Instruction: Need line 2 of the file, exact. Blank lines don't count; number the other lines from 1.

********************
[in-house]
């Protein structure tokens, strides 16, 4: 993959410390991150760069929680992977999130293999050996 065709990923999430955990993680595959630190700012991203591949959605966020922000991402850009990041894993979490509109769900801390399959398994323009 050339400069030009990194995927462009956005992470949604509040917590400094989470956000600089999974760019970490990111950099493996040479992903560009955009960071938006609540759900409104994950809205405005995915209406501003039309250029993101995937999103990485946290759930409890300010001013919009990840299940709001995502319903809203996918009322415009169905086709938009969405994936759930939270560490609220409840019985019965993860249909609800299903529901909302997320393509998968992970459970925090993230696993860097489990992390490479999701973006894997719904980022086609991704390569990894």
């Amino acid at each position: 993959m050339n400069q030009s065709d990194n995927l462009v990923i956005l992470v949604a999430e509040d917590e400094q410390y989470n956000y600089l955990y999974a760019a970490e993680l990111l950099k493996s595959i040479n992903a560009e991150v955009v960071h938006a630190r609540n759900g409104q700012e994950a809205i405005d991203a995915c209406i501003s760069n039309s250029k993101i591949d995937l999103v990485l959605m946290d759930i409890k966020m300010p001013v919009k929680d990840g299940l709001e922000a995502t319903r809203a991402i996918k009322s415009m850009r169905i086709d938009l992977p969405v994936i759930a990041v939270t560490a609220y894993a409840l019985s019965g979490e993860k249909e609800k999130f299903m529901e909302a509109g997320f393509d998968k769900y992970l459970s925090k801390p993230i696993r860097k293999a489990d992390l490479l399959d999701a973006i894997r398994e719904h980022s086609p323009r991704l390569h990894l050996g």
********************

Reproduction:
């Protein structure tokens, strides 16, 4: 993959410390991150760069929680992977999130293999050996 065709990923999430955990993680595959630190700012991203591949959605966020922000991402850009990041894993979490509109769900801390399959398994323009 050339400069030009990194995927462009956005992470949604509040917590400094989470956000600089999974760019970490990111950099493996040479992903560009955009960071938006609540759900409104994950809205405005995915209406501003039309250029993101995937999103990485946290759930409890300010001013919009990840299940709001995502319903809203996918009322415009169905086709938009969405994936759930939270560490609220409840019985019965993860249909609800299903529901909302997320393509998968992970459970925090993230696993860097489990992390490479999701973006894997719904980022086609991704390569990894």